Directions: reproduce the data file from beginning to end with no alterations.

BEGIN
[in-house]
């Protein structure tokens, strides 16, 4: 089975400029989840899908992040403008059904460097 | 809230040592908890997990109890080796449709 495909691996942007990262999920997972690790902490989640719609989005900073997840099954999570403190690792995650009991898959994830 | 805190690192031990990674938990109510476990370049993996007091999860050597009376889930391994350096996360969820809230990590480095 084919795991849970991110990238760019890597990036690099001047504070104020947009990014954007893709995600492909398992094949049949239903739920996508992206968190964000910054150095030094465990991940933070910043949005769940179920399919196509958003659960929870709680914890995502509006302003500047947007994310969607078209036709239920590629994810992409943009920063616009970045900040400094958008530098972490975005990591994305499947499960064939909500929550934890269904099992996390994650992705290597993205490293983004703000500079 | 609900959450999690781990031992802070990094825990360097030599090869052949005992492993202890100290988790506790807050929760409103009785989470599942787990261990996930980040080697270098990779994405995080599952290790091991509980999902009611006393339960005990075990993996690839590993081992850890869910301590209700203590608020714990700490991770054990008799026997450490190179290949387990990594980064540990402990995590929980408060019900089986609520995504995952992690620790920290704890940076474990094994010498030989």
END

[in-house]
């Protein structure tokens, strides 16, 4: 089975400029989840899908992040403008059904460097 | 809230040592908890997990109890080796449709 495909691996942007990262999920997972690790902490989640719609989005900073997840099954999570403190690792995650009991898959994830 | 805190690192031990990674938990109510476990370049993996007091999860050597009376889930391994350096996360969820809230990590480095 084919795991849970991110990238760019890597990036690099001047504070104020947009990014954007893709995600492909398992094949049949239903739920996508992206968190964000910054150095030094465990991940933070910043949005769940179920399919196509958003659960929870709680914890995502509006302003500047947007994310969607078209036709239920590629994810992409943009920063616009970045900040400094958008530098972490975005990591994305499947499960064939909500929550934890269904099992996390994650992705290597993205490293983004703000500079 | 609900959450999690781990031992802070990094825990360097030599090869052949005992492993202890100290988790506790807050929760409103009785989470599942787990261990996930980040080697270098990779994405995080599952290790091991509980999902009611006393339960005990075990993996690839590993081992850890869910301590209700203590608020714990700490991770054990008799026997450490190179290949387990990594980064540990402990995590929980408060019900089986609520995504995952992690620790920290704890940076474990094994010498030989």